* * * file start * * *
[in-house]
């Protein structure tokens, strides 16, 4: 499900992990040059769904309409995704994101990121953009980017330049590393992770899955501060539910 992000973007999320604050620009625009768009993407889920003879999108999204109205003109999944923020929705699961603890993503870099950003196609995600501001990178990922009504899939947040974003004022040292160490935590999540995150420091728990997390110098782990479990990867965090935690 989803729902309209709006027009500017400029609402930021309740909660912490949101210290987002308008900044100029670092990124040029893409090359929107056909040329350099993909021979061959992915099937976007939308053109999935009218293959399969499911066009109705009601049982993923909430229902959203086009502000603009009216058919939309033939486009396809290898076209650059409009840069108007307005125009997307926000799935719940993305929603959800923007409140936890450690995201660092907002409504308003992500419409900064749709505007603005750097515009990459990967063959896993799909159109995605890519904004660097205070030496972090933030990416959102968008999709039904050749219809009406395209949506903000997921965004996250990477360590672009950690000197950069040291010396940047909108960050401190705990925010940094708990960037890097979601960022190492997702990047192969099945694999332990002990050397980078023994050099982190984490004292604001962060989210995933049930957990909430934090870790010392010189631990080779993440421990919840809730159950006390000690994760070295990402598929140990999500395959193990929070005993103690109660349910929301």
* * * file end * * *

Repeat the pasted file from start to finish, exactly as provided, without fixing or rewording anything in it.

[in-house]
């Protein structure tokens, strides 16, 4: 499900992990040059769904309409995704994101990121953009980017330049590393992770899955501060539910 992000973007999320604050620009625009768009993407889920003879999108999204109205003109999944923020929705699961603890993503870099950003196609995600501001990178990922009504899939947040974003004022040292160490935590999540995150420091728990997390110098782990479990990867965090935690 989803729902309209709006027009500017400029609402930021309740909660912490949101210290987002308008900044100029670092990124040029893409090359929107056909040329350099993909021979061959992915099937976007939308053109999935009218293959399969499911066009109705009601049982993923909430229902959203086009502000603009009216058919939309033939486009396809290898076209650059409009840069108007307005125009997307926000799935719940993305929603959800923007409140936890450690995201660092907002409504308003992500419409900064749709505007603005750097515009990459990967063959896993799909159109995605890519904004660097205070030496972090933030990416959102968008999709039904050749219809009406395209949506903000997921965004996250990477360590672009950690000197950069040291010396940047909108960050401190705990925010940094708990960037890097979601960022190492997702990047192969099945694999332990002990050397980078023994050099982190984490004292604001962060989210995933049930957990909430934090870790010392010189631990080779993440421990919840809730159950006390000690994760070295990402598929140990999500395959193990929070005993103690109660349910929301």